Peripheral neuropathy typically begins in the ends of the longest nerves, such as the sensory nerves in the toes and feet. However, peripheral neuropathy can affect other nervous systems, and the symptoms will depend on what functions the nerves control. For example, if the autonomic nervous system is involved, bowel and bladder problems may be present.
If peripheral neuropathy progresses to the autonomic nerves that control organs, it can change bowel and bladder functions. It may also affect breathing, swallowing, digestion, and vision. It can cause impotence in men. Fainting or dizziness can occur if blood pressure is affected.
Your examination will include a clinical neurological exam, which includes reflex and sensation testing. Electromyography (EMG) and nerve conduction studies may be used to assess the speed and strength of nerve signals to certain muscles. A nerve biopsy may be used to identify abnormalities. In some cases, imaging scans may be used to help determine if there is pressure on a nerve.
Several types of medications or combinations of medications may be recommended. Over-the-counter or prescription pain relievers, anti-seizure medications, antidepressants, and local anesthetic patches may be prescribed.
Physical and occupational therapy may help improve muscle strength, coordination, and range of motion. Your therapists may recommend braces or splints to position your joints. Ambulation devices, such as a walker, cane, or crutches can increase mobility. Your therapists may use transcutaneous electrical nerve stimulation (TENS) to deliver a small electrical current to nerves to relieve pain. A home evaluation performed by your therapists can ensure that your living space is as safe as possible.
Lifestyle changes can help peripheral neuropathy. Examine your feet regularly and report any changes to your doctor. He can recommend the best types of shoes for you. Exercise regularly, quit smoking, avoid alcohol, and eat healthy balanced meals. Your doctor can make specific recommendations for you.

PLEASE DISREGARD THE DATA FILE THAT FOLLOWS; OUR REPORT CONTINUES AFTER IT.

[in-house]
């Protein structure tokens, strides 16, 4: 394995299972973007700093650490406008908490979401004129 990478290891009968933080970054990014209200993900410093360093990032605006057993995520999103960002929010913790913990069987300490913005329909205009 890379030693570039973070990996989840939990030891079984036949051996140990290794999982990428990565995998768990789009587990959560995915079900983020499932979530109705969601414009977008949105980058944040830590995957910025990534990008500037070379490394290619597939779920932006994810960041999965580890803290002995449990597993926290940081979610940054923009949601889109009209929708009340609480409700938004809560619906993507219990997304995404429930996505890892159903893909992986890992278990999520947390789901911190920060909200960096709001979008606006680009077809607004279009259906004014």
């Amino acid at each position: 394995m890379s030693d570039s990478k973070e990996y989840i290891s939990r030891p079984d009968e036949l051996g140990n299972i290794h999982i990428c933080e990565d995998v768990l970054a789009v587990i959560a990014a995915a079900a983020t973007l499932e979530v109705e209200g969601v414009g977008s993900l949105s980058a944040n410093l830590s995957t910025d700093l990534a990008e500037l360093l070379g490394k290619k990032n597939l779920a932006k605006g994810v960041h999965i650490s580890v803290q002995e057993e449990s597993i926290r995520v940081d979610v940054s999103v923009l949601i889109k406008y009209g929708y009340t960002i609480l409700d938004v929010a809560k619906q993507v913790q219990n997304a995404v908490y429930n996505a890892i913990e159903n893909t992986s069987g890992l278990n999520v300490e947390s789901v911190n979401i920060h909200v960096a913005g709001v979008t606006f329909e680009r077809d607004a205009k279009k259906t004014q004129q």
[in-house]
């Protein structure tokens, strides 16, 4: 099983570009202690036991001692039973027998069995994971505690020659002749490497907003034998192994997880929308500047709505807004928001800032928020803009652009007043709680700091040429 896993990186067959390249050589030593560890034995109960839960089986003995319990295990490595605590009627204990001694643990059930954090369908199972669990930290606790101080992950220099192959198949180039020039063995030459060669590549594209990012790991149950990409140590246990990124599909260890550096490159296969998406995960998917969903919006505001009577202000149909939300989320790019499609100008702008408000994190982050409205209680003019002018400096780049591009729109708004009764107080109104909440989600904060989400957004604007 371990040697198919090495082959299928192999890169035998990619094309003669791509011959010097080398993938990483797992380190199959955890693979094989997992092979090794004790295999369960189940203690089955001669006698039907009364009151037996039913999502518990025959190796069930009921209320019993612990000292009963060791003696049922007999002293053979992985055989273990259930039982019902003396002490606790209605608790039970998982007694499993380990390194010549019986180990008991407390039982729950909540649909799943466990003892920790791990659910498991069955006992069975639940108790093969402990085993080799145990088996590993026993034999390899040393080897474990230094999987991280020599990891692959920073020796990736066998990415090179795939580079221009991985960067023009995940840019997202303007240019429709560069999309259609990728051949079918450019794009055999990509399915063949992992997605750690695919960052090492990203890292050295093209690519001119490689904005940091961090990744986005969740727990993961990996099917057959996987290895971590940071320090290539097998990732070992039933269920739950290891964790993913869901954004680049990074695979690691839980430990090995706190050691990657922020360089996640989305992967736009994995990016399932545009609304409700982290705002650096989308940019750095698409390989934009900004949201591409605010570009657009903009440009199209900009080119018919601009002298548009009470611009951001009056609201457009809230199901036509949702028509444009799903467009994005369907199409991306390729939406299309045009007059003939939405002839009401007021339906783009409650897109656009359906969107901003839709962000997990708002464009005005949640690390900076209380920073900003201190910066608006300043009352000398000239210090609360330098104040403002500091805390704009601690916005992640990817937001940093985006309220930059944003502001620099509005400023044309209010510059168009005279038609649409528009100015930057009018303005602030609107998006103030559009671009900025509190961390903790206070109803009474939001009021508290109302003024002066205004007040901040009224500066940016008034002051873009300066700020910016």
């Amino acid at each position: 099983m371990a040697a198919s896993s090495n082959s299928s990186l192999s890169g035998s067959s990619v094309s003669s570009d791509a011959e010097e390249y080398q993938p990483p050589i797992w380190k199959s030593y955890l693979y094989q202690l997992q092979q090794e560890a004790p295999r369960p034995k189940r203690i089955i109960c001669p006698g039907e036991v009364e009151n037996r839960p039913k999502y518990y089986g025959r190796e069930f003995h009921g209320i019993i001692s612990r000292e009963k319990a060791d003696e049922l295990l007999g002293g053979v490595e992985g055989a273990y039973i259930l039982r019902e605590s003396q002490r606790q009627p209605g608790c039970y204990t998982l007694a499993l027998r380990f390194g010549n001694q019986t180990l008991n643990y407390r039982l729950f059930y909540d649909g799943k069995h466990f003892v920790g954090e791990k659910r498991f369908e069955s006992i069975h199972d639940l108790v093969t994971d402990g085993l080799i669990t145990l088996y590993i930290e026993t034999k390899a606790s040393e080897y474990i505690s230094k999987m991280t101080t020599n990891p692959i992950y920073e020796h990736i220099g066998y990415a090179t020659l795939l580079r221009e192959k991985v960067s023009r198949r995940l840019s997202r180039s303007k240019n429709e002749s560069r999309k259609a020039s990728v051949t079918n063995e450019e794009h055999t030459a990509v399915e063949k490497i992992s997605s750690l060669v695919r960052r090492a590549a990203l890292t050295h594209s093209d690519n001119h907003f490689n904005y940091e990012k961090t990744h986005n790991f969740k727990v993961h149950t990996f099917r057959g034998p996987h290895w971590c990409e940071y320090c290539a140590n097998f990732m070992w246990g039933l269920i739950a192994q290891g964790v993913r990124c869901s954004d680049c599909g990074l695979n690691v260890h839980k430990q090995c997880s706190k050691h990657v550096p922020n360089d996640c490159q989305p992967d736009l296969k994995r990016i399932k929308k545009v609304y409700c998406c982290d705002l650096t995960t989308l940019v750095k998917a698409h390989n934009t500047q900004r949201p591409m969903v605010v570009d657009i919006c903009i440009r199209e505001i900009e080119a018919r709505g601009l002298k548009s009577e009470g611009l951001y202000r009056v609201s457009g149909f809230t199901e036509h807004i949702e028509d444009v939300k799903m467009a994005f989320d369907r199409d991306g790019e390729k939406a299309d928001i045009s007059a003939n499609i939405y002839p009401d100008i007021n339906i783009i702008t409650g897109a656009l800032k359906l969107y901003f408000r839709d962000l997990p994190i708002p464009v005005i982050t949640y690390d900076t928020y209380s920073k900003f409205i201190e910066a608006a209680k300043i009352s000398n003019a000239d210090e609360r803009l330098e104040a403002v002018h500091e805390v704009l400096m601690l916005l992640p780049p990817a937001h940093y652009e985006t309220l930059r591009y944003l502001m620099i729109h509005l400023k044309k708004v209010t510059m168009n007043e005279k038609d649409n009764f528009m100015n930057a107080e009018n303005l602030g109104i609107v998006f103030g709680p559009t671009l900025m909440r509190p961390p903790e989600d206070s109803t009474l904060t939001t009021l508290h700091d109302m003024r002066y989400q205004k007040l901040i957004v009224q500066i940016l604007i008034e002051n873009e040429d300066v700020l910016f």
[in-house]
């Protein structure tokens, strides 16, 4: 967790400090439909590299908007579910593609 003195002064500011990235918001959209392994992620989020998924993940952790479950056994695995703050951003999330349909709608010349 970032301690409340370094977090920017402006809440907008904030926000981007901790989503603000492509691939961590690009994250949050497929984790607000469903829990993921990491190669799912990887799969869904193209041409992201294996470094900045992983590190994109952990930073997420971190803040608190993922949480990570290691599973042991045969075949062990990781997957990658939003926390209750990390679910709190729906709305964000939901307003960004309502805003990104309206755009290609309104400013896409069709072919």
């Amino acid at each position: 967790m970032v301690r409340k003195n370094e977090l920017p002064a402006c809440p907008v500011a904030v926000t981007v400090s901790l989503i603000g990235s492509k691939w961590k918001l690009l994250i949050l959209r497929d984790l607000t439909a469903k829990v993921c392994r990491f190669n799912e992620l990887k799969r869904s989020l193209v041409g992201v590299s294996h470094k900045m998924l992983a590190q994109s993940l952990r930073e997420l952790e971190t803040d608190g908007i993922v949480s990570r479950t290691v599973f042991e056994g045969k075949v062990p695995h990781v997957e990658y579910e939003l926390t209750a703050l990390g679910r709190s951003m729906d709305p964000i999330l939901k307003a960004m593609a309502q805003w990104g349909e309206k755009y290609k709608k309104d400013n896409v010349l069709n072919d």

You may prevent complications from peripheral neuropathy by managing its underlying cause. Follow your doctor’s advice and attend all of your appointments. Bring any new changes to your doctor’s attention promptly.
Am I at Risk
Risk factors for peripheral neuropathy:
• Pressure from nerve compression
• Diseases, such as diabetes, cancer, thyroid disease, or kidney failure
• Infections, such as HIV/AIDS, rheumatoid arthritis, or hepatitis
• Vitamin B deficiency
• Exposure to toxins or poisons
Decreased sensation and coordination in the feet or toes increases the risk of falls. Your therapists can work with you on a fall prevention program.
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This information is intended for educational and informational purposes only. It should not be used in place of an individual consultation or examination or replace the advice of your health care professional and should not be relied upon to determine diagnosis or course of treatment.
The iHealthSpot patient education library was written collaboratively by the iHealthSpot editorial team which includes Senior Medical Authors Dr. Mary Car-Blanchard, OTD/OTR/L and Valerie K. Clark, and the following editorial advisors: Steve Meadows, MD, Ernie F. Soto, DDS, Ronald J. Glatzer, MD, Jonathan Rosenberg, MD, Christopher M. Nolte, MD, David Applebaum, MD, Jonathan M. Tarrash, MD, and Paula Soto, RN/BSN. This content complies with the HONcode standard for trustworthy health information. The library commenced development on September 1, 2005 with the latest update/addition on April 13th, 2016. For information on iHealthSpot’s other services including medical website design, visit www.iHealthSpot.com.